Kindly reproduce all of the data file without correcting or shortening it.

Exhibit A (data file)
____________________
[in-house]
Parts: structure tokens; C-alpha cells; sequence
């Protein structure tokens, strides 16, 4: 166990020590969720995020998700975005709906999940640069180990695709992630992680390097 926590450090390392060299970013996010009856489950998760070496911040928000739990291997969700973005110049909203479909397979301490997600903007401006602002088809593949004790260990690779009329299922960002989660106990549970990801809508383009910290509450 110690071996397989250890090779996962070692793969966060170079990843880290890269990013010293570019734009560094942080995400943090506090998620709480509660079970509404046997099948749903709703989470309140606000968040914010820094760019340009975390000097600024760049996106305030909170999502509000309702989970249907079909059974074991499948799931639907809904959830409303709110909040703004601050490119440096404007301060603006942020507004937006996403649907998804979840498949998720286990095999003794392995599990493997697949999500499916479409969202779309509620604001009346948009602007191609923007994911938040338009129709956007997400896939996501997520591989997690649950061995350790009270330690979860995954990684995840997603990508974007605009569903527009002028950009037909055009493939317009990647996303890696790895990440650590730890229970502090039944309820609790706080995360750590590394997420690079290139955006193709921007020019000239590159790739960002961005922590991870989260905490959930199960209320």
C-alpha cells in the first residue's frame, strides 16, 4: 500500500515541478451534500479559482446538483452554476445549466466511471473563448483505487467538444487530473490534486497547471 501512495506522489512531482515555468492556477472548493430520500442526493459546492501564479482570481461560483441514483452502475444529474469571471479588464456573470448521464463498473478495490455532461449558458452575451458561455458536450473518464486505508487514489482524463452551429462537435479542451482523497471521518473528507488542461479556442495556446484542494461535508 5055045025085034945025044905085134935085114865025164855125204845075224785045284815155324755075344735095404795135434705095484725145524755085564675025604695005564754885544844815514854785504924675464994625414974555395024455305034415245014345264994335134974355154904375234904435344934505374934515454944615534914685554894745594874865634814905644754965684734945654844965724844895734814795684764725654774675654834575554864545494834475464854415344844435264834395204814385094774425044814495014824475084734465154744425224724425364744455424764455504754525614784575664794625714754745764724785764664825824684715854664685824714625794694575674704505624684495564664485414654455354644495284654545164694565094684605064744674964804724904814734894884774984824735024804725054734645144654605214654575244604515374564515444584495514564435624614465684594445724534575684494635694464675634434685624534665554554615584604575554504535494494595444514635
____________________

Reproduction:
[in-house]
Parts: structure tokens; C-alpha cells; sequence
């Protein structure tokens, strides 16, 4: 166990020590969720995020998700975005709906999940640069180990695709992630992680390097 926590450090390392060299970013996010009856489950998760070496911040928000739990291997969700973005110049909203479909397979301490997600903007401006602002088809593949004790260990690779009329299922960002989660106990549970990801809508383009910290509450 110690071996397989250890090779996962070692793969966060170079990843880290890269990013010293570019734009560094942080995400943090506090998620709480509660079970509404046997099948749903709703989470309140606000968040914010820094760019340009975390000097600024760049996106305030909170999502509000309702989970249907079909059974074991499948799931639907809904959830409303709110909040703004601050490119440096404007301060603006942020507004937006996403649907998804979840498949998720286990095999003794392995599990493997697949999500499916479409969202779309509620604001009346948009602007191609923007994911938040338009129709956007997400896939996501997520591989997690649950061995350790009270330690979860995954990684995840997603990508974007605009569903527009002028950009037909055009493939317009990647996303890696790895990440650590730890229970502090039944309820609790706080995360750590590394997420690079290139955006193709921007020019000239590159790739960002961005922590991870989260905490959930199960209320």
C-alpha cells in the first residue's frame, strides 16, 4: 500500500515541478451534500479559482446538483452554476445549466466511471473563448483505487467538444487530473490534486497547471 501512495506522489512531482515555468492556477472548493430520500442526493459546492501564479482570481461560483441514483452502475444529474469571471479588464456573470448521464463498473478495490455532461449558458452575451458561455458536450473518464486505508487514489482524463452551429462537435479542451482523497471521518473528507488542461479556442495556446484542494461535508 5055045025085034945025044905085134935085114865025164855125204845075224785045284815155324755075344735095404795135434705095484725145524755085564675025604695005564754885544844815514854785504924675464994625414974555395024455305034415245014345264994335134974355154904375234904435344934505374934515454944615534914685554894745594874865634814905644754965684734945654844965724844895734814795684764725654774675654834575554864545494834475464854415344844435264834395204814385094774425044814495014824475084734465154744425224724425364744455424764455504754525614784575664794625714754745764724785764664825824684715854664685824714625794694575674704505624684495564664485414654455354644495284654545164694565094684605064744674964804724904814734894884774984824735024804725054734645144654605214654575244604515374564515444584495514564435624614465684594445724534575684494635694464675634434685624534665554554615584604575554504535494494595444514635